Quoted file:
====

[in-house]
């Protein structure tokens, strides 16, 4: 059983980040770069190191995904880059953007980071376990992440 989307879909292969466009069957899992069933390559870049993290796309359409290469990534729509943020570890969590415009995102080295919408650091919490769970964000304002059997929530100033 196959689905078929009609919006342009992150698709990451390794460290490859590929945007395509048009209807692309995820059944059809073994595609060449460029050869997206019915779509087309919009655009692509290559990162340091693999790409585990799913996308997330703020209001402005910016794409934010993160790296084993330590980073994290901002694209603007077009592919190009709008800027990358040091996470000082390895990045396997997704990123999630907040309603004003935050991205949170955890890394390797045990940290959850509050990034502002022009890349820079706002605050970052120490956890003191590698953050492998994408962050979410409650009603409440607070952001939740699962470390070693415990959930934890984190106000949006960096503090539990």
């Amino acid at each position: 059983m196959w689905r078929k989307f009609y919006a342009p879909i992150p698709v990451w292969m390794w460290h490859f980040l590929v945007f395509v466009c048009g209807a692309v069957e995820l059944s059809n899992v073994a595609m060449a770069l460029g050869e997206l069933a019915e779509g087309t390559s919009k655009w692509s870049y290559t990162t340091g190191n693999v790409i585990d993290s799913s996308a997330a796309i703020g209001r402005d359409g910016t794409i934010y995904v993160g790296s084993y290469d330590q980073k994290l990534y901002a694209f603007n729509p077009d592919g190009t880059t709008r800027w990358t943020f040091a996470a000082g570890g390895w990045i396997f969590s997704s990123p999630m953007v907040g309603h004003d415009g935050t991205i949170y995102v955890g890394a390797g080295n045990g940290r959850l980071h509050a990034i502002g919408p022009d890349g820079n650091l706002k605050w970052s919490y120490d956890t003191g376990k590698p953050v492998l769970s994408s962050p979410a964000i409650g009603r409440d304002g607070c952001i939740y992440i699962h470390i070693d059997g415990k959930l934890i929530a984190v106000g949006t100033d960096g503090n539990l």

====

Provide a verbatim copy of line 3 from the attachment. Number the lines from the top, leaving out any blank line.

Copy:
């Amino acid at each position: 059983m196959w689905r078929k989307f009609y919006a342009p879909i992150p698709v990451w292969m390794w460290h490859f980040l590929v945007f395509v466009c048009g209807a692309v069957e995820l059944s059809n899992v073994a595609m060449a770069l460029g050869e997206l069933a019915e779509g087309t390559s919009k655009w692509s870049y290559t990162t340091g190191n693999v790409i585990d993290s799913s996308a997330a796309i703020g209001r402005d359409g910016t794409i934010y995904v993160g790296s084993y290469d330590q980073k994290l990534y901002a694209f603007n729509p077009d592919g190009t880059t709008r800027w990358t943020f040091a996470a000082g570890g390895w990045i396997f969590s997704s990123p999630m953007v907040g309603h004003d415009g935050t991205i949170y995102v955890g890394a390797g080295n045990g940290r959850l980071h509050a990034i502002g919408p022009d890349g820079n650091l706002k605050w970052s919490y120490d956890t003191g376990k590698p953050v492998l769970s994408s962050p979410a964000i409650g009603r409440d304002g607070c952001i939740y992440i699962h470390i070693d059997g415990k959930l934890i929530a984190v106000g949006t100033d960096g503090n539990l």